Identity Slip

by stevan vuković | pdf


Dejan Grba, Stealth, Dom omladine Gallery set, Belgrade, 1995.

Dejan Grba’s curatorial project Stealth features six artists with disparate poetics and approaches to art, but akin in their transparently hidden position in the art-world. If submitted to formal analysis, their works provide the basis for narratives of the return to figure (characteristic of all exhibitors except Irina Culic), portrait (Petronijević as well as Crnčević with Gangrene), materialized corporeality (Irina Culic), and of the body as such with its functions and dysfunctions (Crnčević). Nevertheless, the very concept of this show, expressed by the metaphor of McTiernan’s Predator, shifts the interpretation of this project toward, on one hand, such dichotomies as network/individual, appearance/disappearance, exclusion/inclusion and regularity/anomaly, and, on the other, toward the problem of elusive identity.

Visitors of this show miss the identities of represented artists just as Predator’s victims miss his. The exhibited works are marked with clearly distinguishable visual characters, the exhibitors’ biographic data are provided but instead of their ‘real’ photographs we are presented with the visuals of the only persons in our era of total networking who are capable for maintaining their artistic production from the position of loneliness, anonymity and isolation – the mentally ill. This distress of common relationship between artists’ visual, biographic and stylistic identities creates a sense of evasiveness, followed by the logical question: ‘Who are these artists?’ The answer is, certainly, that each of them is stealth, and that they are all stealth. Their identity is (quite overtly) concealed by their identification with some other identities, and their loneliness and exclusion from the network are possible only by acquiring the group identity and by entering the art network under guise of changed individual identity. Their appearance on the art scene is necessitated by their hiding which is necessitated by their previous or concurrent appearance on the scene, that is, by their self-proclamation as participants of the scene. This strategy is parallel to that of Christifor Columbus in Jacques Besse’s Dancer who manages to suppress the mutiny and to become an admiral only by simulating a false admiral who simulates the dancing whore. That simulation is equal to empathy or identification – it provides an identity in the way as described by the unnamable hero of Beckett’s The Unnamable: ‘Maybe I will, by wanting to be Worm, finally be Mahood! Then I will only have to be Worm. And that I will for sure manage to be by trying to be Tartempion. Then I will have to be only Tartempion’. He can be something only if he is something else – he can be Mahood only if he is Worm, he can be Worm only if he is Tartempion – if he acquires one identity after another, while not denying any. ‘He is a girl only if he is an old man who simulates the girl or, rather, if he is someone who simulates an old man who simulates the girl. Or, rather, if he is someone who simulates someone who, etc’ say Deleuze & Guattari. In this sense, every identity lapses and reveals some other identity that is actually a simulation of that or some other identity, or of itself. Stealth strategy thus becomes adequate to the schizophrenic’s strategy in Deleuze-Guattari sense, revealing this project as schizophrenic so that its curator, if asked who these artists were, can never answer in oedipal way, with ‘Me’.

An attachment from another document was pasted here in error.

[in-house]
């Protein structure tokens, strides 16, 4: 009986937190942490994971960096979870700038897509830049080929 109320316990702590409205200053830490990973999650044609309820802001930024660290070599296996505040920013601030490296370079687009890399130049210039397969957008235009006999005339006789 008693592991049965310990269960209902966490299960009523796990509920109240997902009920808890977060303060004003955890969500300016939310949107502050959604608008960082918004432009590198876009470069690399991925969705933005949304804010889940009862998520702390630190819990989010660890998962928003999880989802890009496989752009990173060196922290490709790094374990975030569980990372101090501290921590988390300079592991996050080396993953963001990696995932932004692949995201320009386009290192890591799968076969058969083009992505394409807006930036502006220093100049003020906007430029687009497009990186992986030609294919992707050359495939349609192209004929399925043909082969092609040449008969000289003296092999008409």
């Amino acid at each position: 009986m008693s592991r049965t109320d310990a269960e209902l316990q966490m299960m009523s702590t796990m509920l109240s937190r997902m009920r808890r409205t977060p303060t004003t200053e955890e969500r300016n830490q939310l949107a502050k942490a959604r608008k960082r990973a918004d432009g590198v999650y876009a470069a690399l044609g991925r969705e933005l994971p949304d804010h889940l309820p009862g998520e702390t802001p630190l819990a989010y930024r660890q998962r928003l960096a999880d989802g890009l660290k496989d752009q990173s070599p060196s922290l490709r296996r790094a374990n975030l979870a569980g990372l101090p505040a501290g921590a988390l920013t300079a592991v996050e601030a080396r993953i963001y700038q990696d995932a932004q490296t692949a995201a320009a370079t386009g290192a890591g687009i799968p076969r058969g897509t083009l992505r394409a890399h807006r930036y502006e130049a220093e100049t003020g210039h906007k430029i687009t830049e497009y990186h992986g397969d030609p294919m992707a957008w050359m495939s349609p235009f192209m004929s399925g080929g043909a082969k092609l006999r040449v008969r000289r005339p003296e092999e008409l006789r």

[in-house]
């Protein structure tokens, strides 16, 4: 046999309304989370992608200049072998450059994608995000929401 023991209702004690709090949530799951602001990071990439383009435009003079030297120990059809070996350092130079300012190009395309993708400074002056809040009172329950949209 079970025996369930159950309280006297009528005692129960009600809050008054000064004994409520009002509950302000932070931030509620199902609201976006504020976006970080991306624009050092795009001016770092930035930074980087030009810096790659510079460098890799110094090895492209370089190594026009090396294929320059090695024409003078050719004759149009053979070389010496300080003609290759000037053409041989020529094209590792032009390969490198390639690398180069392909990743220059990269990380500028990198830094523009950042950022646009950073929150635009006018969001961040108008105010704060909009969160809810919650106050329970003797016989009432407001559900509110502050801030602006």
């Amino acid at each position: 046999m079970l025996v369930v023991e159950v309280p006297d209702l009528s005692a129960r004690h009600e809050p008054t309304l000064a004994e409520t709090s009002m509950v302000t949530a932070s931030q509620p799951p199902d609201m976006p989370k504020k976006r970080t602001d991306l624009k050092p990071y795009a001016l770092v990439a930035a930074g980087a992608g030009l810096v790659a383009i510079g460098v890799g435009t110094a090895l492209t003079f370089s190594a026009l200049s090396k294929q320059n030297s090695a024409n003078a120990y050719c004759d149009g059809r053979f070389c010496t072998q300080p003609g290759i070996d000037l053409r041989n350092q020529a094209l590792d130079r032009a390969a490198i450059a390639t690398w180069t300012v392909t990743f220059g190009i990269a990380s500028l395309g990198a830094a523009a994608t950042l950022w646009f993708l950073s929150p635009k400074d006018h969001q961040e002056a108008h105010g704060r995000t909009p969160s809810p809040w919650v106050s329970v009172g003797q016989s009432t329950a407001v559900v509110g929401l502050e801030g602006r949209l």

Stevan Vuković, Identity Slip, Stealth exhibition catalogue, Dom omladine Gallery, Belgrade, 1995.